In some North American cities, downtown is the formal name of the neighborhood in which the city's central business district is located. Most major North American cities are located on major bodies of water, like oceans, lakes, and rivers. As cities expanded, people built further away from the water and their historical cores, often uphill. Thus the central business district of a North American city, or the historical core of the city, is often located "down", in altitude, relative to the remainder of the city. Many cities use the Manhattan model and continue to use downtown, midtown, and uptown both as informal relative geographical terms and as formal names for distinct districts. However, the city of Philadelphia uses the designation Center City, not downtown, due to the business district's central location, as well as Philadelphia's age and circumstances; "Center City" corresponds to the City of Philadelphia prior to its amalgamation with Philadelphia County in 1854, leaving it without a unique name, unlike the former boroughs surrounding it; the center of the city is also where Philadelphia City Hall is located within the city's original plat. New Orleans uses the term Central Business District (or CBD) for their downtown due to the historical French Quarter district taking up what would usually be considered the city's historical downtown district, and another area of the city south of the CBD being referred to as "downtown".
- The movement of the two districts towards each other was stopped at first by the difficulty of building very tall buildings in the area between them, because the bedrock of Manhattan schist was so deep there, and later by zoning regulations. In effect then, contemporary Manhattan has two "central business districts", the one in Lower Manhattan, usually referred to as the Financial District, and the one in midtown, usually called Midtown Manhattan. "Downtown", therefore, is now primarily a direction, but can also be said to encompass most of Manhattan below Central Park, even though this includes residential neighborhoods such as the Lower East Side, Greenwich Village, Chelsea, the Flatiron District – located around one of the city's very first "skyscrapers", the 22-story Flatiron Building, and Gramercy Park.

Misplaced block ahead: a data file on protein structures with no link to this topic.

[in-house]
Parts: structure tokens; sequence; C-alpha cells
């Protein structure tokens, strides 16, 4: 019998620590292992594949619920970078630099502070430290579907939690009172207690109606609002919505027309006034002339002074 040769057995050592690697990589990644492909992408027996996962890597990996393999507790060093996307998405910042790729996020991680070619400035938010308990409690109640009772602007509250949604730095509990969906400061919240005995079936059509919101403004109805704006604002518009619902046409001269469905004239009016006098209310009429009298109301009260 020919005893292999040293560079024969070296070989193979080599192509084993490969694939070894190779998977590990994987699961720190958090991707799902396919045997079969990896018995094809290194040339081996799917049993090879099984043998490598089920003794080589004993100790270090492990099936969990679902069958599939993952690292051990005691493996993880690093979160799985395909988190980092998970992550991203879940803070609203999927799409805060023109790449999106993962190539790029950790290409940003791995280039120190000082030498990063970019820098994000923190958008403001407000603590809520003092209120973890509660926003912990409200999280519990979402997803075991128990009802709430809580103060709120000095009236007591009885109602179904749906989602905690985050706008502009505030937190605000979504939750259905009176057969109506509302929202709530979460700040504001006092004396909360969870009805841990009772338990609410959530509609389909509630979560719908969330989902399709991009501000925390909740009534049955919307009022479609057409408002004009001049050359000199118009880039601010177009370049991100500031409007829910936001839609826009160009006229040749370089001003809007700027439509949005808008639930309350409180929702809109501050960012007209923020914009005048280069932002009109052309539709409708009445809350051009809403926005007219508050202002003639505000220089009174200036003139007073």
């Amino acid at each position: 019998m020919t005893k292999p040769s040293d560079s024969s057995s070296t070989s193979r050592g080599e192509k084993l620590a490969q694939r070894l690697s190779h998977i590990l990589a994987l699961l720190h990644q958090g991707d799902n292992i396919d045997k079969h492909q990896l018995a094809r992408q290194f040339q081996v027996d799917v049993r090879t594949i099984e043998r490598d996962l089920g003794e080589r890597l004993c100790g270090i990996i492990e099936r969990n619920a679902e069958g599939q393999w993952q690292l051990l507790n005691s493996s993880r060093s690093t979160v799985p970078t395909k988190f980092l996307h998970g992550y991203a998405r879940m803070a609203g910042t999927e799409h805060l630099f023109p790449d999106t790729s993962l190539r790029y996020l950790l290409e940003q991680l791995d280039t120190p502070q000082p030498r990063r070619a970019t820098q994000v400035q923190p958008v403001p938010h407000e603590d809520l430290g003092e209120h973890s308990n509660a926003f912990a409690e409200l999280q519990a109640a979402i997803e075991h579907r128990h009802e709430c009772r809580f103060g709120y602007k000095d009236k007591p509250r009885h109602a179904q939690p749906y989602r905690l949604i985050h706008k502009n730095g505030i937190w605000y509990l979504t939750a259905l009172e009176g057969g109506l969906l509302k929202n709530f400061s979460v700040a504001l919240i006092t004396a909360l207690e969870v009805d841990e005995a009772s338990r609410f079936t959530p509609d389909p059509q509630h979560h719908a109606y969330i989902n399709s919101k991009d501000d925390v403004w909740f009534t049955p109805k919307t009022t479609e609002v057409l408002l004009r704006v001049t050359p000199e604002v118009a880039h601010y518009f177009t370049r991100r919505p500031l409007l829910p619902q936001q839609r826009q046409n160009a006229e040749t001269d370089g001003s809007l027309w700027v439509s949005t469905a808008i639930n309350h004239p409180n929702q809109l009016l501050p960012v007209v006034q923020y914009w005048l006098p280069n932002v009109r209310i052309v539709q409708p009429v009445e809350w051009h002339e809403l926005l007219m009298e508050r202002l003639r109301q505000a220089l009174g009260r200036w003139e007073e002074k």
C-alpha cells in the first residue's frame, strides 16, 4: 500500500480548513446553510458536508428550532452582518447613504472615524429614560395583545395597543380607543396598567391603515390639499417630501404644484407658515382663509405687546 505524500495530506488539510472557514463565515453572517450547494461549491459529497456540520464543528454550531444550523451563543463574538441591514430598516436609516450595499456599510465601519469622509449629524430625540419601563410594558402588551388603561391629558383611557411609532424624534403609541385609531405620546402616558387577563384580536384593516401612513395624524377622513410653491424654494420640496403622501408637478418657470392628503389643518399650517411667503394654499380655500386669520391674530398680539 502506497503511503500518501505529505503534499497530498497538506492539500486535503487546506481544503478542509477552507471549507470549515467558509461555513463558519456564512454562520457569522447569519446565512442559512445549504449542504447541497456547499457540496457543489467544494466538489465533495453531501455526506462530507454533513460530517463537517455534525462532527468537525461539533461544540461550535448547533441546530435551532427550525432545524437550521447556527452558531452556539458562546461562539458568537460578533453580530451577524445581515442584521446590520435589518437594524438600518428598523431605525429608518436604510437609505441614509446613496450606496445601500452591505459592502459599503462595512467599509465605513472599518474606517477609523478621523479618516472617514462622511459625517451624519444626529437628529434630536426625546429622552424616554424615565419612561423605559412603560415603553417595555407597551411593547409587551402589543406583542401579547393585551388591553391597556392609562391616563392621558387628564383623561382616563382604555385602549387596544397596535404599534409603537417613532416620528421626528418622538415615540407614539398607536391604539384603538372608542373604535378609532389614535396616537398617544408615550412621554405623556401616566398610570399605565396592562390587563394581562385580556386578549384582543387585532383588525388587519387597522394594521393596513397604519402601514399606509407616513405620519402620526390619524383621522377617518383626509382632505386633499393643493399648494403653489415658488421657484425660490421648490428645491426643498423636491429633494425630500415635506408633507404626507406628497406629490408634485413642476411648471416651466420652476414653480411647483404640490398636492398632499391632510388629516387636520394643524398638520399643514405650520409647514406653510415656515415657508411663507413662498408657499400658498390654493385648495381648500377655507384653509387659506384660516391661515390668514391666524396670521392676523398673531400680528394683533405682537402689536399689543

- "Marketbeat United States CBD Office Report 2Q11" (PDF). Cushman & Wakefield, Inc. Archived from the original (PDF) on May 8, 2013. Retrieved May 18, 2013.
- Caves, R. W. (2004). Encyclopedia of the City. Routledge. p. 193.
- "Dowtown". Oxford English Dictionary. Retrieved January 19, 2019.
- Fogelson, p. 10.
- Fogelson, p. 11.
- Fogelson, p. 12.
- Fogelson, pp. 13, 188, 191
- Fogelson, pp. 13–20
- Fogelson, pp. 114–38
- Fogelson, pp. 151–52
- Fogelson, pp. 160–66
- Fogelson, pp. 166–72
- Fogelson, pp. 181–88
- Fogelson, pp. 185, 193
- Fogelson, pp. 194–95
- Fogelson, pp. 195–97
- Fogelson, pp. 197–99
- Fogelson, p. 200
- Fogelson, pp. 198, 200–01
- Fogelson, p. 201
- Fogelson, pp. 201–06, 216–17
- Fogelson, pp. 209–13
- Fogelson, pp. 218–21
- Fogelson, pp. 221–26
- Ford, Larry (2003) America's New Downtowns: Revitalization or Reinvention? Baltimore: Johns Hopkins University Press, 2003 pp. 242–43. ISBN 0801871638
- Frieden, Bernard J. & Sagalyn, Lynne B. (1989) Downtown, Inc.: How America Rebuilds Cities Cambridge, Massachusetts: MIT Press. pp. 287–90. ISBN 0262061287
- McDonald, John F.; McMillen, Daniel P. (2011). Urban Economics and Real Estate: Theory and Policy (2nd ed.). Hoboken, New Jersey: John Wiley & Sons, Inc. p. 143. ISBN 9780470591482. Retrieved December 14, 2020.
- Staff (September 27, 2012) "Populations Increasing in Many Downtowns, Census Bureau Reports" (press release) United States Census Bureau
- Kneebone, Elizabeth & Raphael, Steven (May 26, 2011) "City and Suburban Crime Trends in Metropolitan America" Brookings Institution
- Feuer, Alan (June 23, 2008) "Washing 'South' Out of Bronx Mouths; Hoping That 'Downtown Bronx' Will Sound More Uptown" The New York Times
|Wikimedia Commons has media related to Downtown.|